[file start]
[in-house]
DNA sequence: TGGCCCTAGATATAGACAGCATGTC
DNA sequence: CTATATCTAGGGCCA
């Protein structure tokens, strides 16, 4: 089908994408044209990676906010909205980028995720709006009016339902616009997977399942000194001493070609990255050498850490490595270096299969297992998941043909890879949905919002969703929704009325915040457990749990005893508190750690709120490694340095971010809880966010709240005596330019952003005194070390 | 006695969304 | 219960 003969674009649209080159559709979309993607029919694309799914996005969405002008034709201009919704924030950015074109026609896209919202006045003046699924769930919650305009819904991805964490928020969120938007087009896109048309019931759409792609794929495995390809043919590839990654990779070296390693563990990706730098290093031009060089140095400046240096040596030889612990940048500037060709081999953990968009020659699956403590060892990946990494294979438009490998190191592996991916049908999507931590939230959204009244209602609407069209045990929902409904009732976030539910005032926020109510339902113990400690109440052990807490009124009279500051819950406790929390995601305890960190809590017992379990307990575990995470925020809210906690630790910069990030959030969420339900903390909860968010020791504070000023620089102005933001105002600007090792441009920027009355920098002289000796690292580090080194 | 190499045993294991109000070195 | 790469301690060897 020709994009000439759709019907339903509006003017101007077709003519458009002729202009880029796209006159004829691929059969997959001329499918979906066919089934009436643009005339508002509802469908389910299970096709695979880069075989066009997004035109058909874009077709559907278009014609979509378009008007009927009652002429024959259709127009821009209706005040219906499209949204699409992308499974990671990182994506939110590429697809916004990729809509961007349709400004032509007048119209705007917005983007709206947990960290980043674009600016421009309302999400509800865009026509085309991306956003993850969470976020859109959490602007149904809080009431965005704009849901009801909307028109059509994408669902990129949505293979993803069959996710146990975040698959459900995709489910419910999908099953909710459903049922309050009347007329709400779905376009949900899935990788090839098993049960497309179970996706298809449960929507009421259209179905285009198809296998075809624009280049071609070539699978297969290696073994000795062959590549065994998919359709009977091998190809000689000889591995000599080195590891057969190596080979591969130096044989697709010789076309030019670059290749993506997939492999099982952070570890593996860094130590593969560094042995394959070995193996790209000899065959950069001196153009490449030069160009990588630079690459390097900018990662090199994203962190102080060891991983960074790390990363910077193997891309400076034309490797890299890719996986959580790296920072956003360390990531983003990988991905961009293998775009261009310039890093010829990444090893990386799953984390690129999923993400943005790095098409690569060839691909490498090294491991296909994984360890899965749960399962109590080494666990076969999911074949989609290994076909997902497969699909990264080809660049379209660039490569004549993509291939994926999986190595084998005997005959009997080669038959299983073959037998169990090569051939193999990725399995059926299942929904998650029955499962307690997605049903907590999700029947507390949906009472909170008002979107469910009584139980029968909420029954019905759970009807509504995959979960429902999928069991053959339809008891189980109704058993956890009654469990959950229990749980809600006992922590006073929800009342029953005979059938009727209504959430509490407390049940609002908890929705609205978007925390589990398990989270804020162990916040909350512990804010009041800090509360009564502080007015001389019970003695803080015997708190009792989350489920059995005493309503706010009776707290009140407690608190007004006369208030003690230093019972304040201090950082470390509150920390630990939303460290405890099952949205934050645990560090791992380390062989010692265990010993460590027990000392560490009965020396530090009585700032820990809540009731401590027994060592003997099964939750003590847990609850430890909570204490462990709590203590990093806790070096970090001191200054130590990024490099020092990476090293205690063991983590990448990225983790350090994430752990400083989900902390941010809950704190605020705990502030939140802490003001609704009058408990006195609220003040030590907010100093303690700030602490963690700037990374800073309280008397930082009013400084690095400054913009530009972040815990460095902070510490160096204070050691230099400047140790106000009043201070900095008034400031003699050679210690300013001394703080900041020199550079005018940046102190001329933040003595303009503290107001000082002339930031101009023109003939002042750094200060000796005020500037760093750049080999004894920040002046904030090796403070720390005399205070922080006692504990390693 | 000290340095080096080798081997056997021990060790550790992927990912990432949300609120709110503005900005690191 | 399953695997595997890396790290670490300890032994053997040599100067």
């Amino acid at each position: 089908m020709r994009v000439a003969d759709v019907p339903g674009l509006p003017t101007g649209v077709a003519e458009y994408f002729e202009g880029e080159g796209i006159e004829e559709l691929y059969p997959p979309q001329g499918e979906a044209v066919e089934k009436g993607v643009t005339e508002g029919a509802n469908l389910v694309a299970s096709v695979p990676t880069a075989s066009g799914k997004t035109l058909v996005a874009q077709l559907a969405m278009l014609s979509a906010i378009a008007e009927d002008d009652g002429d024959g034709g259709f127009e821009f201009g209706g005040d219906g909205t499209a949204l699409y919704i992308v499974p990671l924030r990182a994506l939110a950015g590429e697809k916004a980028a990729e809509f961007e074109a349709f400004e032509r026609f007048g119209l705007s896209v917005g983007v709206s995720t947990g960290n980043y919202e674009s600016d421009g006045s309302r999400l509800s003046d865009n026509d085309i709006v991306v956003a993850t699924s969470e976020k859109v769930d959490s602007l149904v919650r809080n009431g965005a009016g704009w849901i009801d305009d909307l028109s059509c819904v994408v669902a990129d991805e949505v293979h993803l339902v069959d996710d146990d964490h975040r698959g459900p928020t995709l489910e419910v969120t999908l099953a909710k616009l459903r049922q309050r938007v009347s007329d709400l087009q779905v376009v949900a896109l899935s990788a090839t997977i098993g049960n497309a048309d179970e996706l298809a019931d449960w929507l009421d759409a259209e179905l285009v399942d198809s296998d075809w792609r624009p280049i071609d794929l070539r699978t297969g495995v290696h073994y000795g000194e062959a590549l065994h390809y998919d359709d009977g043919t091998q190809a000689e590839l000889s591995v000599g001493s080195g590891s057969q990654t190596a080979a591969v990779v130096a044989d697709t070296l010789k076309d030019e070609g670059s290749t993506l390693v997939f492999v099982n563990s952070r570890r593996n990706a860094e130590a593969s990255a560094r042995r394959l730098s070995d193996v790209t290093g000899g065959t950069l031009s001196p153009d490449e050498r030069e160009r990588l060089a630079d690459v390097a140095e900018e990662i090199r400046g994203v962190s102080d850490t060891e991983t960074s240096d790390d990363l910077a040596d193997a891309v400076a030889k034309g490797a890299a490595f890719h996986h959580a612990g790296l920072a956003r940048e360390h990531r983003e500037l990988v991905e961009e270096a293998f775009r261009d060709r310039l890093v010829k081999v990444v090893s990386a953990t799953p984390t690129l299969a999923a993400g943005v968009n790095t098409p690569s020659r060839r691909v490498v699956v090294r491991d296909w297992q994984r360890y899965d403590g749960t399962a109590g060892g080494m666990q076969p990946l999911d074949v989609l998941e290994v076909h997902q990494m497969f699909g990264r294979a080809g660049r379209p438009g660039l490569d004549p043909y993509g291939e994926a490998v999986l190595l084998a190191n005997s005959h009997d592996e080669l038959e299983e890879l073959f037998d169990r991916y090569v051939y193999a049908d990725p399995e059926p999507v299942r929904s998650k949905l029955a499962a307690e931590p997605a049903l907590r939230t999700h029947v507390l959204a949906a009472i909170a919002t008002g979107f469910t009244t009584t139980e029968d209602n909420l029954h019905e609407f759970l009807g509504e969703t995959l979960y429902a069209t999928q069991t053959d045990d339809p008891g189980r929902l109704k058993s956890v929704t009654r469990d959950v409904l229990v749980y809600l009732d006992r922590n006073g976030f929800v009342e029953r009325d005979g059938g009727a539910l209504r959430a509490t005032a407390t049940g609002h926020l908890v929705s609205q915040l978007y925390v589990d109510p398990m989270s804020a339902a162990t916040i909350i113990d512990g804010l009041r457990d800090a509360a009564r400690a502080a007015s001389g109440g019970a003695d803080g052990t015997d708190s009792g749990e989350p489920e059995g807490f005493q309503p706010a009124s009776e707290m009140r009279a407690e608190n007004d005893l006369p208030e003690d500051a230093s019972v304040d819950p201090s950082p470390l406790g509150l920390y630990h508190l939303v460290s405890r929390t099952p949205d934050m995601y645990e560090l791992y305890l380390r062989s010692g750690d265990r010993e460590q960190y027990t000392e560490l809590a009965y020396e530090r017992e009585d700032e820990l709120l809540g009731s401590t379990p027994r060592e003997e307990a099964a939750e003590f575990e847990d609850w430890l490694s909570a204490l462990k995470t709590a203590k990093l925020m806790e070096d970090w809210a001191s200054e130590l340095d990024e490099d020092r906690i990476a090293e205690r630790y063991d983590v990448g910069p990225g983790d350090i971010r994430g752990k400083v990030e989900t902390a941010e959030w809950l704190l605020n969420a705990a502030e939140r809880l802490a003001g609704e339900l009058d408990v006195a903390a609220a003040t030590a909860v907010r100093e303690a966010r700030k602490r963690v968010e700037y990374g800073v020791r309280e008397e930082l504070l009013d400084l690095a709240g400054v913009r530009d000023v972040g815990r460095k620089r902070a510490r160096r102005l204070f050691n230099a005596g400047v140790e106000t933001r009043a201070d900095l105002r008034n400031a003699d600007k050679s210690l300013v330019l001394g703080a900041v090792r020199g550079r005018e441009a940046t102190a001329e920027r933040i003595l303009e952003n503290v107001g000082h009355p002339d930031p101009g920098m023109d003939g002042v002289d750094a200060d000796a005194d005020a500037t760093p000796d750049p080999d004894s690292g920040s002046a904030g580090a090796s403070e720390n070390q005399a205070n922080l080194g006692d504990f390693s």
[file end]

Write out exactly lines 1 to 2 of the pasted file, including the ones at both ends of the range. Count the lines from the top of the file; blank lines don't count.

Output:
[in-house]
DNA sequence: TGGCCCTAGATATAGACAGCATGTC